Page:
Like most of Mr Maguire's books, LOST suffers from overly flowery prose, a frenetic and rather unlikeable heroine, and hap-hazard skips through narratives. If the house Winnie is staying in is indeed haunted, it's certainly the most benign, boring haunting in literary history. There are a few interesting moments, but for the most part you're left amazed when you look up and realise how many pages you've turned without anything actually happening. Maguire is a niche writer with unique ideas that unfortunately fall flat when he puts pen to paper. 2.5 stars out of 5.
I truly felt lost while reading Lost by Gregory Maguire. This is the second book I've read by this author so I can say that I really don't care for his style of writing. Unfortunately, I have all his other books to read. Critics call his prose "rich" and maybe it is that but I find it confusing to point of sheer frustration sometimes.
There is a thoroughly unlikeable (to me anyway) "heroine" named Winifred Rudge. She writes children's books but would like to write one for adults with a heroine named Wendy Pritzke. She's become blocked and unable to write. She thinks if she goes to the old family homestead in Hampstead, Great Britain she'll be able to get a jump start. The family originally owned the whole house but it's since been turned into "flats" and sold off to other people. Only Winnie's cousin John still owns the top floor flat and she plans to stay with him.
This is good so far, I can understand it. The first mystery comes right in the beginning of the book when she attends a meeting for parents who want to adopt internationally. She says she is writing a book about that topic but later we learn she is lying. So why was she there? I like little mysteries like that. What I didn't like was the conversations between Winnie and the other characters. I felt like I was trying to follow a maze and that feeling continued throughout the book with her interactions with all the other characters.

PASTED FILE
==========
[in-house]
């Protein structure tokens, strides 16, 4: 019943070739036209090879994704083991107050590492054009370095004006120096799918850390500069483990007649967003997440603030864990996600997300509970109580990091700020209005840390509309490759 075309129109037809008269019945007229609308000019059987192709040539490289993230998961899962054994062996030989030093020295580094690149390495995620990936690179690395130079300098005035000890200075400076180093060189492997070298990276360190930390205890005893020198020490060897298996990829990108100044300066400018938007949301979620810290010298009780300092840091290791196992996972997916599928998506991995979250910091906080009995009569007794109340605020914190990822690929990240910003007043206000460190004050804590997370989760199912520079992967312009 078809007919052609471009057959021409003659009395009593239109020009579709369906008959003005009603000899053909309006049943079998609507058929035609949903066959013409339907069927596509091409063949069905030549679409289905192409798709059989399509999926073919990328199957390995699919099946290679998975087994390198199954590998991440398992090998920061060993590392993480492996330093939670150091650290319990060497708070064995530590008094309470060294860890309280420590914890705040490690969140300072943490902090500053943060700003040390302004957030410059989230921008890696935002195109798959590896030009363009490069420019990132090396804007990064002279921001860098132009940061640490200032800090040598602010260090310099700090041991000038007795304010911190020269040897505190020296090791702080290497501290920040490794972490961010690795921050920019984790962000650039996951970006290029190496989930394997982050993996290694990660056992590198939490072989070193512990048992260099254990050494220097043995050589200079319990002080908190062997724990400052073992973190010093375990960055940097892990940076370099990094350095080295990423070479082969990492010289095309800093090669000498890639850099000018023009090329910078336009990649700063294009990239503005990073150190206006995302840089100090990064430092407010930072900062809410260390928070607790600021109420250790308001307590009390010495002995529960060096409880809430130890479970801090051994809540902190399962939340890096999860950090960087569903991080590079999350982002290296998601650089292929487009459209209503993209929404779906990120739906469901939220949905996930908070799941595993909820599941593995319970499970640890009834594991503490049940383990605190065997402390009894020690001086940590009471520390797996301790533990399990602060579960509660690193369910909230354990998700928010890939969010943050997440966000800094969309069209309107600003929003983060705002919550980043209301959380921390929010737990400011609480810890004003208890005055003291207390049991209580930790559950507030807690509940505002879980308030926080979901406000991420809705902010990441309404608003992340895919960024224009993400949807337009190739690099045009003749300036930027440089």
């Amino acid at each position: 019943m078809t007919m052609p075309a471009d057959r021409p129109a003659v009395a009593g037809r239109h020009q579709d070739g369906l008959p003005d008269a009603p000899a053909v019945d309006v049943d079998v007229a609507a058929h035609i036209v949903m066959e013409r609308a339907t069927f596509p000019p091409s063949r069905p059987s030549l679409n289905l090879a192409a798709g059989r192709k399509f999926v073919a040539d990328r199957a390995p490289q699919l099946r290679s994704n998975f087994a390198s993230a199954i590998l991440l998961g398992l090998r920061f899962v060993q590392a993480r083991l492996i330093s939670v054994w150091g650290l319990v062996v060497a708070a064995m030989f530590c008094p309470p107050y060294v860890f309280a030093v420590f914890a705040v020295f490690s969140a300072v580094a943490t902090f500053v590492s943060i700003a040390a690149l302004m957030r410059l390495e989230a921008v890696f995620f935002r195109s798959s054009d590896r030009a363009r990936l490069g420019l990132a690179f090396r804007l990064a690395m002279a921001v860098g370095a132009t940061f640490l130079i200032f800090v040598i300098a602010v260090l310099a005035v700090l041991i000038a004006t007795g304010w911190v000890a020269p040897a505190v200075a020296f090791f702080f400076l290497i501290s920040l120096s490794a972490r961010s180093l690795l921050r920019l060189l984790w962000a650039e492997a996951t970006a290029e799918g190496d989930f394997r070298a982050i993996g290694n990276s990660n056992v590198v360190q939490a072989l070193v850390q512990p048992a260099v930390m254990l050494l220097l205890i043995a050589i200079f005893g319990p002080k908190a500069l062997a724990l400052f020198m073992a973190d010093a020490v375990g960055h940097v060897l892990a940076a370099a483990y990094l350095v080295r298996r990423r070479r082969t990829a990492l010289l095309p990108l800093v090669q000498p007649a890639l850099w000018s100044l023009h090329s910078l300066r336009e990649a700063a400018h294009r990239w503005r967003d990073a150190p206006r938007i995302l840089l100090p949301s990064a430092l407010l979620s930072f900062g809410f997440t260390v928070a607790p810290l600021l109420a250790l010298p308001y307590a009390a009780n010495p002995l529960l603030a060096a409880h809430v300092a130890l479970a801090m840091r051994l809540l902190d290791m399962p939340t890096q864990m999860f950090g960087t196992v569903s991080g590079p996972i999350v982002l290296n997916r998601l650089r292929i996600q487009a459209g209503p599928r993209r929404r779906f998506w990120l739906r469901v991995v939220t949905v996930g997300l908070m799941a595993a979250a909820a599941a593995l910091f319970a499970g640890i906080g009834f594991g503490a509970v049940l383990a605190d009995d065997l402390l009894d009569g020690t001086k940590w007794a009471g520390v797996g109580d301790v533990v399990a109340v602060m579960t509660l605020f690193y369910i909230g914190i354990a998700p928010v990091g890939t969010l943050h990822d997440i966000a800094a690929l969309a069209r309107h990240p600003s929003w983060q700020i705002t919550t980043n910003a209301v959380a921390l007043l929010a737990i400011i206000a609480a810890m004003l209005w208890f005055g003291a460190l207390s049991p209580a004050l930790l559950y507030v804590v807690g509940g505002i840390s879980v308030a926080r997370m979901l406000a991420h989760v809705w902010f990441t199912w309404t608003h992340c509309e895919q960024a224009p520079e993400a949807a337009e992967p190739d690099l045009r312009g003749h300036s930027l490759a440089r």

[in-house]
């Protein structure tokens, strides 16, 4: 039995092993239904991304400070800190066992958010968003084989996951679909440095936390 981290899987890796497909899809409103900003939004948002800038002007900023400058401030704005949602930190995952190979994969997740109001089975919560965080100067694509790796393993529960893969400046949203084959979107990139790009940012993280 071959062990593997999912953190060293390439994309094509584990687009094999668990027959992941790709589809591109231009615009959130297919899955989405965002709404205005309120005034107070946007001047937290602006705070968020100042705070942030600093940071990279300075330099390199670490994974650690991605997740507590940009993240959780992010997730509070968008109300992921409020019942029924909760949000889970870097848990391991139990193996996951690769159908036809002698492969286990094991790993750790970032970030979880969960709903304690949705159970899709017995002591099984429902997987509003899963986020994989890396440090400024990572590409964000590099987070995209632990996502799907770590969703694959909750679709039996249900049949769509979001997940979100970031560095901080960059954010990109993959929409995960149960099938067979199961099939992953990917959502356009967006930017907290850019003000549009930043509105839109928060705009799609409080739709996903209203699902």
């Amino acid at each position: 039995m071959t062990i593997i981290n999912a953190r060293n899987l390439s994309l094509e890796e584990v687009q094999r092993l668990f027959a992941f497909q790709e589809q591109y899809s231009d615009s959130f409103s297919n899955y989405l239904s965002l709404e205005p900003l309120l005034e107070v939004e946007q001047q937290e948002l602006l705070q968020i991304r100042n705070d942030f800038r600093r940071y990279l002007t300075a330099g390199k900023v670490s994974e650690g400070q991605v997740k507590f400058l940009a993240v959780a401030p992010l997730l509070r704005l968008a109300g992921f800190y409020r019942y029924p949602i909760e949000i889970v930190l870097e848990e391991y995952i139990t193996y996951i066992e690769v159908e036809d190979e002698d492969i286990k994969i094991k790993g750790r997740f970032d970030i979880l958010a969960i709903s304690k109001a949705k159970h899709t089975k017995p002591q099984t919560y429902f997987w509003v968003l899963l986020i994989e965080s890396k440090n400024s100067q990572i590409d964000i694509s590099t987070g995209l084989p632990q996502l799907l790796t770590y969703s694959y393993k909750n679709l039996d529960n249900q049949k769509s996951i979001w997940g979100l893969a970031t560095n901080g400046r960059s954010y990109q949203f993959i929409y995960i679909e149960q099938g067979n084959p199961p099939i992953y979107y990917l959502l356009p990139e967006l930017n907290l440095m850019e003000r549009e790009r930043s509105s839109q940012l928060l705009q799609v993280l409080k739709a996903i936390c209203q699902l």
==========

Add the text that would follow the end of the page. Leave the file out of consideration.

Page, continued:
When she arrives in England, she finds another mystery: her cousin has disappeared. Where did he go? Was he kidnapped, murdered? Is he in hiding? And what is that knocking noise behind the wall? There are repairmen there to do renovations in the flat but they are afraid of the knocking. Winnie takes it upon herself to go visiting all the neighbors to see if she can figure out if it's a ghost, a trapped cat or just what.
At first Winnie's behavior seems okay if a little odd. As she is running around offending the neighbors and trying to find her cousin or the ghost or the cat or whatever, she is imagining scenes in her mind from her adult book. Some of the questions begin to be answered about what is really going on. As they're answered, she's becoming weirder and weirder.
I was so ready for the book to end. I'm not even sure what really happened to Winnie during those last couple of chapters.
Reviewers say that the book is about loss and being lost. Yes, it is definitely that. If you like Gregory Maguire and you haven't read the book, go for it. Otherwise, it's not on my recommend-to-friends list.
I was a little lost (no pun intended) while reading this book. He seemed to jump around a lot, but maybe it was only me. In the end, I still enjoyed the story.
Kind of hard to summarize the theme without giving away the plot. I would have given this a higher rating, but it seems like it started out one way and then near the end veered off in a completely different direction, even though that's not really the case in hindsight. Often that sort of ending can be satisfying, as the loose ends tie up and you go "aha!". I didn't find that the case with this story though. It left me feeling tricked instead, like I was purposely misled, and not in a good way. Also, are people in England really this blunt with each other?
I must admit, I was somewhat disappointed in Lost. Maguire made a phenomenal debut with Wicked, turning our understanding of the fantasy-land of Oz on its ear. Confessions of an Ugly Stepsister was rewritten as a historical novel, debating on the concept of beauty. In both of these, Maguire kept to familiar framworks, and twisted them to show new facets.
In Lost, however, he seems to overreach himself. He includes elements of Dickens' Chrismas Carol, as well as stories about Jack the Ripper. For my part, the title of the book is appropriate, as the plot left me lost and foundering for my way.